According to several sources in the State Department, the United States finalized an arms $53 million arms deal today. Many have asserted this arms deal is necessary for the Bahraini regime to defend itself from aggression in the Persian Gulf.
Correction (October 25): It appears that the above story was prematurely written as the United States held back on its deal pending a local human rights investigation that is proceeding before the Independent Commission of Inquiry in Bahrain right now. The deal will be held off on until this commission comes through with its report. Even then, it is much more likely that it will be under the scrutiny of Congress than before as a result of this mix up.
Analysis: The United States is in a difficult position regarding its relations with Bahrain. On one hand, the United States has come down in favor of the protestors in Egypt, Tunisia, Yemen, and Syria (one could also argue they have come down on the side of protesters in Yemen). It does not seem that the United States is ready to take the same stance in Bahrain for several reasons.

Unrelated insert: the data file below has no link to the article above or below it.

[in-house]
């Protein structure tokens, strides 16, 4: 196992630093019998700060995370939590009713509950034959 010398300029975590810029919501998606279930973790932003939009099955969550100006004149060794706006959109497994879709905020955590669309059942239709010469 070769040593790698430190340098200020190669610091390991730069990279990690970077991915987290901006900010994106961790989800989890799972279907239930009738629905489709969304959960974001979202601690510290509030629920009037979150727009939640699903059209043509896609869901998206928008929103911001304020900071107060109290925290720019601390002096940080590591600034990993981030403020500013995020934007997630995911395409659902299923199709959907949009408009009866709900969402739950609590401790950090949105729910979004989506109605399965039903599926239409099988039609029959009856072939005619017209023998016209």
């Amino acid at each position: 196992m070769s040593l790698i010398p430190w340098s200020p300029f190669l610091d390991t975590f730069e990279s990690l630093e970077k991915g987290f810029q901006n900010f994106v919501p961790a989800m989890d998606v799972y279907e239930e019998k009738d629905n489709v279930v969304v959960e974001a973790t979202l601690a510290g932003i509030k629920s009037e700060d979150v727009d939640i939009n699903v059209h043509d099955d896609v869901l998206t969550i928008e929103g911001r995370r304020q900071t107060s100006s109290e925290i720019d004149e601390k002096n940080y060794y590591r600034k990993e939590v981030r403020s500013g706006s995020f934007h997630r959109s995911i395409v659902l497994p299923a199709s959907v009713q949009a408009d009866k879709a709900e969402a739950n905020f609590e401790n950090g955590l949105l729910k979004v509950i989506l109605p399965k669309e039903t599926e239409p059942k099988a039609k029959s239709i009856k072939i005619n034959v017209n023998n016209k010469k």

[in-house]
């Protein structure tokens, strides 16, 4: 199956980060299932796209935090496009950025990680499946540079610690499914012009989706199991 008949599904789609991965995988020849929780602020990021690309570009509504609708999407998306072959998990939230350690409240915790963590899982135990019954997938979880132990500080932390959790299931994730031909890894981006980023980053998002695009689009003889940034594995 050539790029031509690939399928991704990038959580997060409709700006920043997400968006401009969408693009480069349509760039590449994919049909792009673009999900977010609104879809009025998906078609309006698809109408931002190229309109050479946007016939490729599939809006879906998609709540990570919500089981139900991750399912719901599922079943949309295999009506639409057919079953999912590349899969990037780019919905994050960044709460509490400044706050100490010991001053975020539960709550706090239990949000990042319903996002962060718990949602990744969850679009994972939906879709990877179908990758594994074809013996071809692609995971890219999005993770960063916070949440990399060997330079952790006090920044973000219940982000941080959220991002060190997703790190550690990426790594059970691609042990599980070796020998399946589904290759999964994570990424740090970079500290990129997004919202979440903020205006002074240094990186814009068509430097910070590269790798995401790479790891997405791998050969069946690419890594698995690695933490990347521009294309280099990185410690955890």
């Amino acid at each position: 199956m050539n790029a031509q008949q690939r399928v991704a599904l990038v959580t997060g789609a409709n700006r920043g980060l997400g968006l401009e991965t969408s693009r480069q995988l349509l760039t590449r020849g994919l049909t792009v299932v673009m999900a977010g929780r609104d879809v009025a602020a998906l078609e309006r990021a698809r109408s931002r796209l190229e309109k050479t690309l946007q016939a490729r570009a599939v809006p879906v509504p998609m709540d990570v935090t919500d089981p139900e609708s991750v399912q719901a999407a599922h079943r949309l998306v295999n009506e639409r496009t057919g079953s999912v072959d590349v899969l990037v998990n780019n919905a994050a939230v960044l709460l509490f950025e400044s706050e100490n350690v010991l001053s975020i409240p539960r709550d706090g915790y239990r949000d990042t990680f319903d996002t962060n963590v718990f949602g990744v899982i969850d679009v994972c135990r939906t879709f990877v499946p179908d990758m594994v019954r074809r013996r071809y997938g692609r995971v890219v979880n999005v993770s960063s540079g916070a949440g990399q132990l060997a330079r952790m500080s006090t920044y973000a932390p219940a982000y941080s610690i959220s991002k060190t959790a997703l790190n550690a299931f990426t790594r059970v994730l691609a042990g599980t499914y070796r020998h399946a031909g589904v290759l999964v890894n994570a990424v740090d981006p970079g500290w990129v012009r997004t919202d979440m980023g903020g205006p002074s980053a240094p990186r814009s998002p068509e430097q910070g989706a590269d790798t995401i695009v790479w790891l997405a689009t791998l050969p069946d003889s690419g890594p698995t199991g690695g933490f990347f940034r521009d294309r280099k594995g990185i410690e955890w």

First, Bahrain is a strategic ally in the Gulf. The United States houses its 5th Navy Fleet on this island. Second, Saudi Arabia will be very unhappy with support for the Bahraini protestors. As has been stated before, the Saudis are afraid these protests will spill over the causeway into their own country. On a related note, supporting the Shiite protesters could be seen as a move favorable to Iran, who has been accused of supplying arms to the Shiite protesters in Bahrain in the past. The issue seems increasingly complex. However, the United States will not want to be accused of supporting a regime that suppresses human rights.
One can question, however, if this $53 billion arms deal to Bahrain even means that much. Last year, the Obama administration okayed a $60 million arms deal last year. The Saudi Arabian regime helped the Bahrainis fend off protesters earlier this year. With this close relationship between Bahrain and Saudi Arabia, one can wonder whether American arms sold directly to Bahrain even matter.